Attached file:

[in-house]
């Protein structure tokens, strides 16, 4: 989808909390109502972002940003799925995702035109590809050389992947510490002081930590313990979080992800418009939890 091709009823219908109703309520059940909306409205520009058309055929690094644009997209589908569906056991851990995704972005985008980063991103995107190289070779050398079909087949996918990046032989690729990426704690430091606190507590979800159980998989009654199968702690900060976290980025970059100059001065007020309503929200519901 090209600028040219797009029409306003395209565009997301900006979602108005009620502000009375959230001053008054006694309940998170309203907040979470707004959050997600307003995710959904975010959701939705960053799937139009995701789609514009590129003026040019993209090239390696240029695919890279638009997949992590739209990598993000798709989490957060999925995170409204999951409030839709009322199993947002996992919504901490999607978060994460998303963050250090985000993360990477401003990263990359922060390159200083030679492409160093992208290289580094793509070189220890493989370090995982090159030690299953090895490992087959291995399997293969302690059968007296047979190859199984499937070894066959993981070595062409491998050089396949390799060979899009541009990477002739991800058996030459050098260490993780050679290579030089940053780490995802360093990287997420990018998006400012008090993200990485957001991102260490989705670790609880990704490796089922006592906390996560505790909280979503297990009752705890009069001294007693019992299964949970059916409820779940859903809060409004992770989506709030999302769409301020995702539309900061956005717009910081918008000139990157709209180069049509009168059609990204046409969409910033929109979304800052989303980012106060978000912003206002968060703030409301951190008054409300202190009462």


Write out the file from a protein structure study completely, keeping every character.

[in-house]
């Protein structure tokens, strides 16, 4: 989808909390109502972002940003799925995702035109590809050389992947510490002081930590313990979080992800418009939890 091709009823219908109703309520059940909306409205520009058309055929690094644009997209589908569906056991851990995704972005985008980063991103995107190289070779050398079909087949996918990046032989690729990426704690430091606190507590979800159980998989009654199968702690900060976290980025970059100059001065007020309503929200519901 090209600028040219797009029409306003395209565009997301900006979602108005009620502000009375959230001053008054006694309940998170309203907040979470707004959050997600307003995710959904975010959701939705960053799937139009995701789609514009590129003026040019993209090239390696240029695919890279638009997949992590739209990598993000798709989490957060999925995170409204999951409030839709009322199993947002996992919504901490999607978060994460998303963050250090985000993360990477401003990263990359922060390159200083030679492409160093992208290289580094793509070189220890493989370090995982090159030690299953090895490992087959291995399997293969302690059968007296047979190859199984499937070894066959993981070595062409491998050089396949390799060979899009541009990477002739991800058996030459050098260490993780050679290579030089940053780490995802360093990287997420990018998006400012008090993200990485957001991102260490989705670790609880990704490796089922006592906390996560505790909280979503297990009752705890009069001294007693019992299964949970059916409820779940859903809060409004992770989506709030999302769409301020995702539309900061956005717009910081918008000139990157709209180069049509009168059609990204046409969409910033929109979304800052989303980012106060978000912003206002968060703030409301951190008054409300202190009462």